In other words, if the proposed tax exemption is rooted in the sympathy Americans have for the many lesser-known Olympic athletes who make financial sacrifices to train without ever making LeBron-level cash, these struggling Olympians are not even going to benefit from exempting medal-related bonuses.

Perhaps more important, basing tax breaks on sympathy is dangerous. The moment you designate medal-winning athletes’ personal income as somehow more nobly earned than the personal income of other workers — including, I should note, social workers, teachers, artists and others who believe they labor on behalf of the “public good” — you can end up with a whole lot of me-too-ism from other people demanding similar preferential treatment.

For this reason, Mr. Rubio’s tax proposal is a great illustration of why tax reform in the United States is so darn elusive. Every tax break sounds like such a good idea, after all!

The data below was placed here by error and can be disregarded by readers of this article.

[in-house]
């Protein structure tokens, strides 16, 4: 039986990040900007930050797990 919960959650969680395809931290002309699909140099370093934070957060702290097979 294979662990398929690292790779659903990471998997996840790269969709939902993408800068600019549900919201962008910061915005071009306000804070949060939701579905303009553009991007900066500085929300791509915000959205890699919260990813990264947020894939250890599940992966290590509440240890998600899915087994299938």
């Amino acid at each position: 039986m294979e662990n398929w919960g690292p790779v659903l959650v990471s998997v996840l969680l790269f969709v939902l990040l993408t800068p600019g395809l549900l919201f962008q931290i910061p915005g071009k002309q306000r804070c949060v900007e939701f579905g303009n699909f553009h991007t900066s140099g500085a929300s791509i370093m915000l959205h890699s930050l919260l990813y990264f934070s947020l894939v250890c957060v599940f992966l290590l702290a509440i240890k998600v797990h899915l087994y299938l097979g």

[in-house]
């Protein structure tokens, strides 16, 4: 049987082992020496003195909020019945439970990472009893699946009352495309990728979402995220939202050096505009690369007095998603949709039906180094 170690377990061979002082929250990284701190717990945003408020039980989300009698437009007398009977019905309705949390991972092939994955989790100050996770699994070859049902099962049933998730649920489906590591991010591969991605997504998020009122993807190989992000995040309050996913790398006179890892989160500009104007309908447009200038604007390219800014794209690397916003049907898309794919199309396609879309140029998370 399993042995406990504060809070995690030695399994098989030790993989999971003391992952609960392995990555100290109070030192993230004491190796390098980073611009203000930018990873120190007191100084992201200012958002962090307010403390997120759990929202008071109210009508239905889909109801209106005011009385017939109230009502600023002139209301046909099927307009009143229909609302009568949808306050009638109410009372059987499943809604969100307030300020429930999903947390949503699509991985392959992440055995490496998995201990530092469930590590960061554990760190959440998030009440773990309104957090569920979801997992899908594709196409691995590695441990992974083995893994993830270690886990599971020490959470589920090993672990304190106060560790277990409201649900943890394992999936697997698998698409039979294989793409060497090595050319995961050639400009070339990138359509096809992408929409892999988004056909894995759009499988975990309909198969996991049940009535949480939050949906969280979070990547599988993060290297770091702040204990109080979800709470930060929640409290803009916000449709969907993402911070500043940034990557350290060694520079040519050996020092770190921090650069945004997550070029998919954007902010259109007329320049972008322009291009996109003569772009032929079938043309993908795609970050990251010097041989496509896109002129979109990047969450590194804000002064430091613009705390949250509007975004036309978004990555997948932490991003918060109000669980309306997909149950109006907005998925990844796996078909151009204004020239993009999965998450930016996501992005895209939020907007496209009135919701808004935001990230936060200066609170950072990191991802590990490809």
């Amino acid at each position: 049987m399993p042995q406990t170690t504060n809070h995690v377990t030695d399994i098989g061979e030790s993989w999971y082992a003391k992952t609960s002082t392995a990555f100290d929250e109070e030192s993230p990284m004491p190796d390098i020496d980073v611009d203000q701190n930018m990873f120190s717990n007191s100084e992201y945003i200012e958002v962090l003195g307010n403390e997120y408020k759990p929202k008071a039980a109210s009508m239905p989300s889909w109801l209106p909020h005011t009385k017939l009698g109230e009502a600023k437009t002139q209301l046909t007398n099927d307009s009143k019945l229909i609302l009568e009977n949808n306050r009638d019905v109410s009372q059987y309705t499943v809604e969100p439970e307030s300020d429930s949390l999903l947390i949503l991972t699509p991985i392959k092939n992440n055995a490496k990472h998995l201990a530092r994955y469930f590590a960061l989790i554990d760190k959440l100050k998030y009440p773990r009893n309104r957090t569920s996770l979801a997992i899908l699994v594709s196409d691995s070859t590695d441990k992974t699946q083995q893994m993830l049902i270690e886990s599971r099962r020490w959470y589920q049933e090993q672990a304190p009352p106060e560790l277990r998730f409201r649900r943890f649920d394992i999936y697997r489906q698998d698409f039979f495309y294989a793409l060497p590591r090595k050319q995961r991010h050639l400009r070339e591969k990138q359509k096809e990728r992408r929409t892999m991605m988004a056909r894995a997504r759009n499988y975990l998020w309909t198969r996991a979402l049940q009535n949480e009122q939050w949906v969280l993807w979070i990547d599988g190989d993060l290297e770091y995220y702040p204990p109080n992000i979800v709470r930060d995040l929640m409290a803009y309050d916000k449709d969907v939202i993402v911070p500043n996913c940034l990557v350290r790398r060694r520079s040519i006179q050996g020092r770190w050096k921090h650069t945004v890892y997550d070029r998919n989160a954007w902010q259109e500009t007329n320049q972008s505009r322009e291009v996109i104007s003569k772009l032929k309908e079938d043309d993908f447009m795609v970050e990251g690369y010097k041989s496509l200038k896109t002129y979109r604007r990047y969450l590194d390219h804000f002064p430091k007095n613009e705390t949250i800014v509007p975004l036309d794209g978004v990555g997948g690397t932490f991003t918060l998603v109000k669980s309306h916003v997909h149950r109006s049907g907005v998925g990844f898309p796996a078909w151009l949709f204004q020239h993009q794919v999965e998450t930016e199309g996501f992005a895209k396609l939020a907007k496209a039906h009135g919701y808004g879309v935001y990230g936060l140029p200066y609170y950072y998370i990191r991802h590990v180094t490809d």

It’s no wonder, then, that tax loopholes and subsidies reduced government revenues by around $700 billion to $1.2 trillion last year, depending on how broadly you define the term. (For context, the federal deficit was about $1.3 trillion last year.)

That said, my colleague Floyd Norris offers an alternate economic rationale Mr. Rubio could try trotting out to support his bill. See if you agree:

Such a tax provision would provide an incentive for Americans to win more medals, which would in turn lead to better television ratings and more profits for NBC. The joy over the medals would lead consumers to buy more and cause home buyers to offer to pay more.

In other words, this is the stimulus that the economy needs.

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The Caucus: Obama Plans Jobs Speech After Labor Day

President Obama plans a major speech on jobs after Labor Day in which he will lay out new proposals for jump-starting the economy and specific plans for legislative efforts to cut spending, White House officials said.